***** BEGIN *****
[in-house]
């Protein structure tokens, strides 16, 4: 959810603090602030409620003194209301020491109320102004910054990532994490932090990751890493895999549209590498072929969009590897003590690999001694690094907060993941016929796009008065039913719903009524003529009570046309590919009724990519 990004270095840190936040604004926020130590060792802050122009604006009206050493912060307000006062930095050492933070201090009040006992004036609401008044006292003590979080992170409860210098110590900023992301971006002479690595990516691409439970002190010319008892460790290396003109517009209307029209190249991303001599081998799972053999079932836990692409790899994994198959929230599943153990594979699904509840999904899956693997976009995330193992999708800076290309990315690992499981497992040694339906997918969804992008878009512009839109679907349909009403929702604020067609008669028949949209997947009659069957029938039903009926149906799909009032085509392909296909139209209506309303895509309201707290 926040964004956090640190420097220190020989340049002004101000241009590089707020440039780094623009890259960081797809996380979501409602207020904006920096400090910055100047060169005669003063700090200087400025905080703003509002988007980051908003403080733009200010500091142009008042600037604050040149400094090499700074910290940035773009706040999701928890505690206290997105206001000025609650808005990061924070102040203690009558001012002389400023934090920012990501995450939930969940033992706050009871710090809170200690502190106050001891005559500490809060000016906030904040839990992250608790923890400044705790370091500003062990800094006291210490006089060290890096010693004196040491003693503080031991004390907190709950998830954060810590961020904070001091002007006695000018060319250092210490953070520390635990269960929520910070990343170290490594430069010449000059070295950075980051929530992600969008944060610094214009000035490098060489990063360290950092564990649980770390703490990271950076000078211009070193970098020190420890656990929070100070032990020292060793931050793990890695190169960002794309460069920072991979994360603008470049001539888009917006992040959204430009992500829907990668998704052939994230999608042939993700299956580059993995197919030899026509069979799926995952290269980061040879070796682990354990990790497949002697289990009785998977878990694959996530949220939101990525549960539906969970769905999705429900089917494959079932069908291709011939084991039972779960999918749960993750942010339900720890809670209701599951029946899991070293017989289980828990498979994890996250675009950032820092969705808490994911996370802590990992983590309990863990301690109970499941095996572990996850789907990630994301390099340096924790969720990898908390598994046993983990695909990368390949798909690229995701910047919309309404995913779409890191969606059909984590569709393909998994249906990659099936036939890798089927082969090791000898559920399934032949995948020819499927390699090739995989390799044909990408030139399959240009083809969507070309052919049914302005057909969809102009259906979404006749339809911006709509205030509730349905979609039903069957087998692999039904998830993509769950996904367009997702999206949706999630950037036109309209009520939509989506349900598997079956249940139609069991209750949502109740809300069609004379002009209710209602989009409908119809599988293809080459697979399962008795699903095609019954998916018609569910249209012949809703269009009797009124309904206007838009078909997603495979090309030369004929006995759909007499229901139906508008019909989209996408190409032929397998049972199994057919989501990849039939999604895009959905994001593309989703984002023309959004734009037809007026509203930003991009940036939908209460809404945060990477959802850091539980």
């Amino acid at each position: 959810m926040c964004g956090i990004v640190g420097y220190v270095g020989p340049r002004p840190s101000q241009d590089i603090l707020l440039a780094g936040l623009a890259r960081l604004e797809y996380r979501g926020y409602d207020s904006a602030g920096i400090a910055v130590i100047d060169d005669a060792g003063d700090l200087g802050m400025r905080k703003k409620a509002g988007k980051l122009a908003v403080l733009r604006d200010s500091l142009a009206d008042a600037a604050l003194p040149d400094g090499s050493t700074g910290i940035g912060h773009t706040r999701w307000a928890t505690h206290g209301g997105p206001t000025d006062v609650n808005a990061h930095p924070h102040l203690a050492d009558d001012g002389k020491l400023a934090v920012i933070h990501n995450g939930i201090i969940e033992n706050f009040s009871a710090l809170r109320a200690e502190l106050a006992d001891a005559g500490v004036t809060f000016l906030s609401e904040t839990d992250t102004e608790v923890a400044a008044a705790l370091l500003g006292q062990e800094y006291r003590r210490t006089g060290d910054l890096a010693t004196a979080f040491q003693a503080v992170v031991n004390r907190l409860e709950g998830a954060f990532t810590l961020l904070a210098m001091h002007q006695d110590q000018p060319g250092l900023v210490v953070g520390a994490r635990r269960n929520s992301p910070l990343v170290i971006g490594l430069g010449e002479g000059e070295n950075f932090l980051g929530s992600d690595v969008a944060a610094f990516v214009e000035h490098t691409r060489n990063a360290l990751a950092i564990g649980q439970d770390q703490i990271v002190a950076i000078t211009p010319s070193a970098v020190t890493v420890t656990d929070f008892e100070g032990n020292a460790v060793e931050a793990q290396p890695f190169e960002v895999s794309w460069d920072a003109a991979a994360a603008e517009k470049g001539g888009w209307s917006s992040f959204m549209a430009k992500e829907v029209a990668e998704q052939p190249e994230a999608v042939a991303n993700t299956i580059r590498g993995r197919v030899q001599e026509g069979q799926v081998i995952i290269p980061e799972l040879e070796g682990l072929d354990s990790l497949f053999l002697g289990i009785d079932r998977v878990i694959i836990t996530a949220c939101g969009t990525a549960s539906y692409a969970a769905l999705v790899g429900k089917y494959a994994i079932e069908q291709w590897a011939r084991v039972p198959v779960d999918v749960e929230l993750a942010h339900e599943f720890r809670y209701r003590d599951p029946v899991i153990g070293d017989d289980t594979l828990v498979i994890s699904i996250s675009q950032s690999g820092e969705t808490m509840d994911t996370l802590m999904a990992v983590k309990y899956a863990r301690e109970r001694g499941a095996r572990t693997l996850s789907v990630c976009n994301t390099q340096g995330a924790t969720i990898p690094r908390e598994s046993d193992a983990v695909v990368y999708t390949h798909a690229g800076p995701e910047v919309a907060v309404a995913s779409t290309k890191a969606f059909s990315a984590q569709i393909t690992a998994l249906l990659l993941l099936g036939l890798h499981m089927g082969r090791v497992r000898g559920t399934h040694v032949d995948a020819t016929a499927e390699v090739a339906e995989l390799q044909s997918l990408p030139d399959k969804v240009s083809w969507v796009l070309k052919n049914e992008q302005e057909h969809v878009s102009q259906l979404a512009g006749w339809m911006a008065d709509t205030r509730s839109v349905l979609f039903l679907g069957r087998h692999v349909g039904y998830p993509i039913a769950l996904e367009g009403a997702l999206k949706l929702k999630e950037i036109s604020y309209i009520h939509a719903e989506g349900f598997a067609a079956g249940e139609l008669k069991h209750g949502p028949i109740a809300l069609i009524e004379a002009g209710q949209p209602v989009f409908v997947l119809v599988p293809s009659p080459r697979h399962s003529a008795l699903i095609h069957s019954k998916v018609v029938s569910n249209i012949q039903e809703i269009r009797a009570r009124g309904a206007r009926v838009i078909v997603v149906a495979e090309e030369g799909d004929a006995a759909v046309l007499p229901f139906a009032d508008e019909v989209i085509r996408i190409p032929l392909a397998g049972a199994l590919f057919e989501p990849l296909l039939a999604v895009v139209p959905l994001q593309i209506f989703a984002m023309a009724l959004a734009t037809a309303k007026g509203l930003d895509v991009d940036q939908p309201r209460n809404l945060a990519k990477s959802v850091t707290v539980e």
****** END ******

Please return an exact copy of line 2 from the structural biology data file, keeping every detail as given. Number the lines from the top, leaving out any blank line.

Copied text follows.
């Protein structure tokens, strides 16, 4: 959810603090602030409620003194209301020491109320102004910054990532994490932090990751890493895999549209590498072929969009590897003590690999001694690094907060993941016929796009008065039913719903009524003529009570046309590919009724990519 990004270095840190936040604004926020130590060792802050122009604006009206050493912060307000006062930095050492933070201090009040006992004036609401008044006292003590979080992170409860210098110590900023992301971006002479690595990516691409439970002190010319008892460790290396003109517009209307029209190249991303001599081998799972053999079932836990692409790899994994198959929230599943153990594979699904509840999904899956693997976009995330193992999708800076290309990315690992499981497992040694339906997918969804992008878009512009839109679907349909009403929702604020067609008669028949949209997947009659069957029938039903009926149906799909009032085509392909296909139209209506309303895509309201707290 926040964004956090640190420097220190020989340049002004101000241009590089707020440039780094623009890259960081797809996380979501409602207020904006920096400090910055100047060169005669003063700090200087400025905080703003509002988007980051908003403080733009200010500091142009008042600037604050040149400094090499700074910290940035773009706040999701928890505690206290997105206001000025609650808005990061924070102040203690009558001012002389400023934090920012990501995450939930969940033992706050009871710090809170200690502190106050001891005559500490809060000016906030904040839990992250608790923890400044705790370091500003062990800094006291210490006089060290890096010693004196040491003693503080031991004390907190709950998830954060810590961020904070001091002007006695000018060319250092210490953070520390635990269960929520910070990343170290490594430069010449000059070295950075980051929530992600969008944060610094214009000035490098060489990063360290950092564990649980770390703490990271950076000078211009070193970098020190420890656990929070100070032990020292060793931050793990890695190169960002794309460069920072991979994360603008470049001539888009917006992040959204430009992500829907990668998704052939994230999608042939993700299956580059993995197919030899026509069979799926995952290269980061040879070796682990354990990790497949002697289990009785998977878990694959996530949220939101990525549960539906969970769905999705429900089917494959079932069908291709011939084991039972779960999918749960993750942010339900720890809670209701599951029946899991070293017989289980828990498979994890996250675009950032820092969705808490994911996370802590990992983590309990863990301690109970499941095996572990996850789907990630994301390099340096924790969720990898908390598994046993983990695909990368390949798909690229995701910047919309309404995913779409890191969606059909984590569709393909998994249906990659099936036939890798089927082969090791000898559920399934032949995948020819499927390699090739995989390799044909990408030139399959240009083809969507070309052919049914302005057909969809102009259906979404006749339809911006709509205030509730349905979609039903069957087998692999039904998830993509769950996904367009997702999206949706999630950037036109309209009520939509989506349900598997079956249940139609069991209750949502109740809300069609004379002009209710209602989009409908119809599988293809080459697979399962008795699903095609019954998916018609569910249209012949809703269009009797009124309904206007838009078909997603495979090309030369004929006995759909007499229901139906508008019909989209996408190409032929397998049972199994057919989501990849039939999604895009959905994001593309989703984002023309959004734009037809007026509203930003991009940036939908209460809404945060990477959802850091539980």